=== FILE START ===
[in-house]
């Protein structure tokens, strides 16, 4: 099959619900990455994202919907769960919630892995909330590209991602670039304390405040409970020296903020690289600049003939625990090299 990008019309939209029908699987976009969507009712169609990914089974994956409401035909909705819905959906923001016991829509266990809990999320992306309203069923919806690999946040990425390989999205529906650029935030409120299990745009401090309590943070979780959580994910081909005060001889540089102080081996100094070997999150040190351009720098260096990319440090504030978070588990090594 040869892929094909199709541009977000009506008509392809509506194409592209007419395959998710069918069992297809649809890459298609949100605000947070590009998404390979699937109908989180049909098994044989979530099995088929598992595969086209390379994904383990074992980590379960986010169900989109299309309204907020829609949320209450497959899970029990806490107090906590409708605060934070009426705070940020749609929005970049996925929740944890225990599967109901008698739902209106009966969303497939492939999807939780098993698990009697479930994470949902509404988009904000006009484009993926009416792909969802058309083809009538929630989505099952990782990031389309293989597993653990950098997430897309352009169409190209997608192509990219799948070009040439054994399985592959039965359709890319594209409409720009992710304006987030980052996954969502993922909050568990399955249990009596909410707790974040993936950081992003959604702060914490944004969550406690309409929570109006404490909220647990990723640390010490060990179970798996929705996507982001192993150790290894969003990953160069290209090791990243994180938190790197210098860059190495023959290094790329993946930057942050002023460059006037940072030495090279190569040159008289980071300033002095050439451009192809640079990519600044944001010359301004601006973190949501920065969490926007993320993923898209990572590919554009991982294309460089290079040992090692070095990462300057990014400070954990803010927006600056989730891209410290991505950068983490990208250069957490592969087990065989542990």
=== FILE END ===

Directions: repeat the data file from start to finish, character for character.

[in-house]
């Protein structure tokens, strides 16, 4: 099959619900990455994202919907769960919630892995909330590209991602670039304390405040409970020296903020690289600049003939625990090299 990008019309939209029908699987976009969507009712169609990914089974994956409401035909909705819905959906923001016991829509266990809990999320992306309203069923919806690999946040990425390989999205529906650029935030409120299990745009401090309590943070979780959580994910081909005060001889540089102080081996100094070997999150040190351009720098260096990319440090504030978070588990090594 040869892929094909199709541009977000009506008509392809509506194409592209007419395959998710069918069992297809649809890459298609949100605000947070590009998404390979699937109908989180049909098994044989979530099995088929598992595969086209390379994904383990074992980590379960986010169900989109299309309204907020829609949320209450497959899970029990806490107090906590409708605060934070009426705070940020749609929005970049996925929740944890225990599967109901008698739902209106009966969303497939492939999807939780098993698990009697479930994470949902509404988009904000006009484009993926009416792909969802058309083809009538929630989505099952990782990031389309293989597993653990950098997430897309352009169409190209997608192509990219799948070009040439054994399985592959039965359709890319594209409409720009992710304006987030980052996954969502993922909050568990399955249990009596909410707790974040993936950081992003959604702060914490944004969550406690309409929570109006404490909220647990990723640390010490060990179970798996929705996507982001192993150790290894969003990953160069290209090791990243994180938190790197210098860059190495023959290094790329993946930057942050002023460059006037940072030495090279190569040159008289980071300033002095050439451009192809640079990519600044944001010359301004601006973190949501920065969490926007993320993923898209990572590919554009991982294309460089290079040992090692070095990462300057990014400070954990803010927006600056989730891209410290991505950068983490990208250069957490592969087990065989542990």